07.10.15
John Foster | Accidental Mysteries

Lilliputian Entropy

Based on the images you are about to view, you might believe that St. Louis photographer Carrie M. Becker is an urban explorer of abandoned buildings. She assures us she is not, at least not with this series of work. The truth is that Becker creates these photographs from the comfort of her own studio. The walls, floors, ceilings, and all of the objects you see are part of cardboard dioramas she makes on a tabletop in her studio. 

According to Becker, the inspiration for her work may start with the common allure of beautiful decay, but it’s the desire to render a believable world as authentically as possible that keeps her going. For example, the inventive Becker has taught herself to create, on a 1:6 scale, the cracked plaster of a water-damaged ceiling. She has figured out ways to tarnish a tiny bedroom mirror, or adding, then stripping off various layers of paint on a rain-soaked wooden surface. Fabric patterns must be made in the correct scale for drapery and upholstery, simulating the appearance of twenty years’ worth of dust. Even floorboards must be the proper thickness to be realistic as a photograph, maddening challenges that test her patience in the creation of her decayed macro worlds.

Common household materials can take on extraordinary properties when viewed through her lens. For example, thin wooden coffee stirrers can become floorboards. Scrapbooking paper is perfect for simulating wallpaper, quilted paper towels can be used for mattress coverings, masking tape works well for making window shades, and coffee can be brushed on any surface to give a worn and weathered look. Lightly shaking out the dirt from a vacuum cleaner bag provides more than enough dust to age any scene.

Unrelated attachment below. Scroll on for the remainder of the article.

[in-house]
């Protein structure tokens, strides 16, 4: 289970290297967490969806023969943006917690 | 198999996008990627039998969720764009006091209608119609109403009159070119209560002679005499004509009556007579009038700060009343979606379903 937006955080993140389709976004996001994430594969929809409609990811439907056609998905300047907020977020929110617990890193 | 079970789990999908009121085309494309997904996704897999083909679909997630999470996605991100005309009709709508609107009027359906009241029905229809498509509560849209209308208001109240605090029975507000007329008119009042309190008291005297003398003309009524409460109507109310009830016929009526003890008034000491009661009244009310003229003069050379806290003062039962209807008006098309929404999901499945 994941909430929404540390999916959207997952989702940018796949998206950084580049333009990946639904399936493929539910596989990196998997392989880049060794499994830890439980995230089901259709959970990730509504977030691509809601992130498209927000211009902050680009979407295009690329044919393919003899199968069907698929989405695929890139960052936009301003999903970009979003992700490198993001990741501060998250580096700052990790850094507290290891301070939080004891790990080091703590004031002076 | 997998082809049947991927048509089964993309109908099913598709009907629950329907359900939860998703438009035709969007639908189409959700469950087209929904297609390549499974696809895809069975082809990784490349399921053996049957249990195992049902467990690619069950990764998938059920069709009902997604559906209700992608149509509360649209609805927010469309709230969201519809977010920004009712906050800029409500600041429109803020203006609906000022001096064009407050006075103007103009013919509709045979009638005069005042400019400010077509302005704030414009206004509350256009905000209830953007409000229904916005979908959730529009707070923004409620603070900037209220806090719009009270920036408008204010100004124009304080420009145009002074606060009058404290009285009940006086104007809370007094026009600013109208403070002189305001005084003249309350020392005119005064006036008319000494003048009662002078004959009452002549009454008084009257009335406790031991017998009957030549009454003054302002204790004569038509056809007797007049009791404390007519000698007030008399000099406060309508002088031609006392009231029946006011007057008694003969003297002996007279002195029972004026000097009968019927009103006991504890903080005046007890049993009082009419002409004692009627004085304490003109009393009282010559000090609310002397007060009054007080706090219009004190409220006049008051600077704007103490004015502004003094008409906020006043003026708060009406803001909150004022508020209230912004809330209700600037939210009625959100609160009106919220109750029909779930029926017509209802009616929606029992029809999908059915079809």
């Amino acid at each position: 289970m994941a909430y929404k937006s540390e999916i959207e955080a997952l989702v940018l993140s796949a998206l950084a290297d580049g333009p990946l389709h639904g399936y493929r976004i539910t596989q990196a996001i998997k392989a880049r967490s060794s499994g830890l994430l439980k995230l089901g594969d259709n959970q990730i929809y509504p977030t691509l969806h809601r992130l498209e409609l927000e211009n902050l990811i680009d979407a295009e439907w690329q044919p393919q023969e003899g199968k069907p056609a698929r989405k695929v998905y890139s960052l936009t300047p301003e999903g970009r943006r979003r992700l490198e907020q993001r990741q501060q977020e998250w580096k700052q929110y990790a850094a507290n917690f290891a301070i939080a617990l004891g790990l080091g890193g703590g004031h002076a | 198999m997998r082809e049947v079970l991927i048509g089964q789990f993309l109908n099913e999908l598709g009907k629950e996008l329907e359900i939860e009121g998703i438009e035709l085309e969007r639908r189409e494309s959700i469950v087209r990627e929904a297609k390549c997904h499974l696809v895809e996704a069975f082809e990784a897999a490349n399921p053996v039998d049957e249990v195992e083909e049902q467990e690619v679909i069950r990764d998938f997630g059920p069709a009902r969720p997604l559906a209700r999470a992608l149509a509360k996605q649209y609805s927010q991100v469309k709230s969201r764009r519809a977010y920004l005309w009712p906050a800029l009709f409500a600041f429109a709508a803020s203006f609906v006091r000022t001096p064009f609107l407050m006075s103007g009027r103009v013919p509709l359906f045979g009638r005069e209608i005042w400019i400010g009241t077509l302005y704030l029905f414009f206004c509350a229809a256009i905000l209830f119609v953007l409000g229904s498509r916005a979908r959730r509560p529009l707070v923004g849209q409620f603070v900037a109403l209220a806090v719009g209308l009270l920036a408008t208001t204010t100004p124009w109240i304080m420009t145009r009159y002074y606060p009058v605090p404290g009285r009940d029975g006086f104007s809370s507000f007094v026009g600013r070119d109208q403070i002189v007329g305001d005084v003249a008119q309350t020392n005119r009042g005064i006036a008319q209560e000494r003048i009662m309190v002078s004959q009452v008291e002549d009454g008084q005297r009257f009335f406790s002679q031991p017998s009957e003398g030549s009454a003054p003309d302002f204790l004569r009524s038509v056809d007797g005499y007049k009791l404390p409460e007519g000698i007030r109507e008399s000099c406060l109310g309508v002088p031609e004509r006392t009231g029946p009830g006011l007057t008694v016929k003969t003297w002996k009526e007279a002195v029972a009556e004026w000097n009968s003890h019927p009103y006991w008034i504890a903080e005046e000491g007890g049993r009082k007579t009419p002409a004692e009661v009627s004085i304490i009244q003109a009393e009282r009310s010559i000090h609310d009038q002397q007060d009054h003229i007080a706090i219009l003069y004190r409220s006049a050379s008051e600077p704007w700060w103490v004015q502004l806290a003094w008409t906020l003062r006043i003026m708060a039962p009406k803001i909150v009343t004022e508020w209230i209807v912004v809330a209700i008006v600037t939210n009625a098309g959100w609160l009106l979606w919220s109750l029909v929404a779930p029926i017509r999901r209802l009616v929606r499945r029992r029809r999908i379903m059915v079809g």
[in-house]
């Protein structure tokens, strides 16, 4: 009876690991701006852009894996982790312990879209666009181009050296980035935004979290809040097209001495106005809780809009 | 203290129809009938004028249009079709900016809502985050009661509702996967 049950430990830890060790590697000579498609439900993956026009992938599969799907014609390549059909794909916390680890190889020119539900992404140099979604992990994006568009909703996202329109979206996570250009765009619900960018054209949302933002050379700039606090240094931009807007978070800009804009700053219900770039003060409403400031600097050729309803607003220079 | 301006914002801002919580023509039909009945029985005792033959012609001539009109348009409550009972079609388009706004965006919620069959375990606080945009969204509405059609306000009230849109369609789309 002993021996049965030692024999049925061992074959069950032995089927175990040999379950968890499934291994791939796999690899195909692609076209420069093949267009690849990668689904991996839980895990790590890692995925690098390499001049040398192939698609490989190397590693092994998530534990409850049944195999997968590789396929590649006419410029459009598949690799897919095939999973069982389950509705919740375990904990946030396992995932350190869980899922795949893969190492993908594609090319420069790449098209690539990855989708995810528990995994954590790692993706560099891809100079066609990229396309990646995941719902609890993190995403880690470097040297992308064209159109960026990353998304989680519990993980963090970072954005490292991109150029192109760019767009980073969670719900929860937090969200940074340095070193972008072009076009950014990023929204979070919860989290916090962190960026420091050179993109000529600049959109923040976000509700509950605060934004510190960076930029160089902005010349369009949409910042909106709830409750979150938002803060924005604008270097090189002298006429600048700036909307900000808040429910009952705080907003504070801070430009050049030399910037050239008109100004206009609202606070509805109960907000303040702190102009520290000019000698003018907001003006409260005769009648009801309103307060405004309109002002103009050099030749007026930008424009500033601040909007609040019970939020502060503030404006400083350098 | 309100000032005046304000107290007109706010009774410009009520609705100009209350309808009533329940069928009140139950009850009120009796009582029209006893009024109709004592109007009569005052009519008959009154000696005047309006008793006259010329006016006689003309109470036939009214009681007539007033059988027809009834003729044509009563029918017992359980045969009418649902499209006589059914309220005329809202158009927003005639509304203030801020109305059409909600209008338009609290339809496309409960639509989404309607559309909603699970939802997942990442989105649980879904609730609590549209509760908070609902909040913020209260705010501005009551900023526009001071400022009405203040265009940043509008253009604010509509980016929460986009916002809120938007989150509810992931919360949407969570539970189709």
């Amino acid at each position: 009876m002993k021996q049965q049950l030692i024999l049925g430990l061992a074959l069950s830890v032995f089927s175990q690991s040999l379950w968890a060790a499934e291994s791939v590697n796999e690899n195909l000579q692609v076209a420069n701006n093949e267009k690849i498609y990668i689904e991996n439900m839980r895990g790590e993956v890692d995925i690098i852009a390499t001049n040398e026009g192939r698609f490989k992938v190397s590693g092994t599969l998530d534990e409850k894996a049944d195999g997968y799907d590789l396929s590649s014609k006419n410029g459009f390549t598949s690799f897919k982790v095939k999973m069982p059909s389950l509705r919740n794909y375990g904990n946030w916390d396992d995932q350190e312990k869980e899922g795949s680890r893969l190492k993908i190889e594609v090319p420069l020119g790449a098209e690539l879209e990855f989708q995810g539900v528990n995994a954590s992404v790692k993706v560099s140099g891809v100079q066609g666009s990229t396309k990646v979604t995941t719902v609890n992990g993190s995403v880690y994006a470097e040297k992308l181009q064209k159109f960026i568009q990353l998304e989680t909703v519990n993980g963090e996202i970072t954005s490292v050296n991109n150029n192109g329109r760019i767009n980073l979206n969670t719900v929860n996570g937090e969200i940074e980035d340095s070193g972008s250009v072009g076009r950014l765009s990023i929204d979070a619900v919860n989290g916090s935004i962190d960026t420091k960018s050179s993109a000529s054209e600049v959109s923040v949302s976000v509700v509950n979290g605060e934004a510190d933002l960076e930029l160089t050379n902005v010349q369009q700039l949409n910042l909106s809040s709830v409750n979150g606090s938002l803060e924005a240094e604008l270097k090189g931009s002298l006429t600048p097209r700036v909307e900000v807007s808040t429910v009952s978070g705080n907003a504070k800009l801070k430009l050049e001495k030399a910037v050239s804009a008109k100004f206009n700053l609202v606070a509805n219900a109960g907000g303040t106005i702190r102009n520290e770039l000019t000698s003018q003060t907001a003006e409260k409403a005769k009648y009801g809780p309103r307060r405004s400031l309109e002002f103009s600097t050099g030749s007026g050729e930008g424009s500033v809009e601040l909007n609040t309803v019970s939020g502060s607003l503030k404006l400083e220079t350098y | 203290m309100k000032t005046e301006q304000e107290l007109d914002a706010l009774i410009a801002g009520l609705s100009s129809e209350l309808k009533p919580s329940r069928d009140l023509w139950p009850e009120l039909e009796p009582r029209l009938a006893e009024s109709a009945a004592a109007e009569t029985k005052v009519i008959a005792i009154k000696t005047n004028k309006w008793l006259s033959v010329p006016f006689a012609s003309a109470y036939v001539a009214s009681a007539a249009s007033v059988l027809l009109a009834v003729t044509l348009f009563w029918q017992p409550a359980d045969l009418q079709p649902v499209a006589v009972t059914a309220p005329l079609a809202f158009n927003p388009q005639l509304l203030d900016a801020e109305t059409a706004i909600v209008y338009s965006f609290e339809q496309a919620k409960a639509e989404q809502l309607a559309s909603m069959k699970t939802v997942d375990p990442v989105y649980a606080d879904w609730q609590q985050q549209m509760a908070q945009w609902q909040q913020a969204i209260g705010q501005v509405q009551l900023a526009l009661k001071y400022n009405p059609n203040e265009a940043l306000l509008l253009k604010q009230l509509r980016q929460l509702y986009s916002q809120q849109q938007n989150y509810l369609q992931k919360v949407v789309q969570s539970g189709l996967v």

Unlike some photographers who actually shoot the inside of abandoned buildings, Becker’s predilection for recreating these interiors may seem like an odd or obsessive means to an end, but her end goal is to create a universe that she alone has jurisdiction over. For Becker, it is not enough to merely photograph that which already exists. Becker’s world is created entirely by her imagination.

Carrie M. Becker is represented exclusively by the William Shearburn Gallery.
Visit Carrie at her website.
 
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 Peeling Paint, 2013 | C-print | 32 x 48 inches

 Soup Can, 2013 | C-print | 48 x 72 inches

Studio shot of Soup Can in progress

The Not So Grand Piano, 2015 | C-print | 48 x 72 inches
 
Dappled Sunlight, 2013 | C-print | 32 x 48 inches
 
Light in a Blue Room, 2013 | C-print | 48 x 32 inches

Studio shot of Light in a Blue Room in progress

Snowed In, 2013 | C-print | 32 x 48 inches

Studio shot of Snowed In in progress

 April 15, 2015 | C-print | 32 x 48 inches

The Bibliophile, 2015 | C-print | 48 x 72 inches

Priorities, 2015 | C-print | 32 x 48 inches

The Hostess, 2015 | C-print | 32 x 48 inches

Studio shot of The Hostess in progress

Installation view of Carrie Becker Of Small Rooms exhibition 

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Of Small Rooms runs until July 10, 2015 at William Shearburn Gallery in St. Louis


Posted in: Accidental Mysteries, Photography


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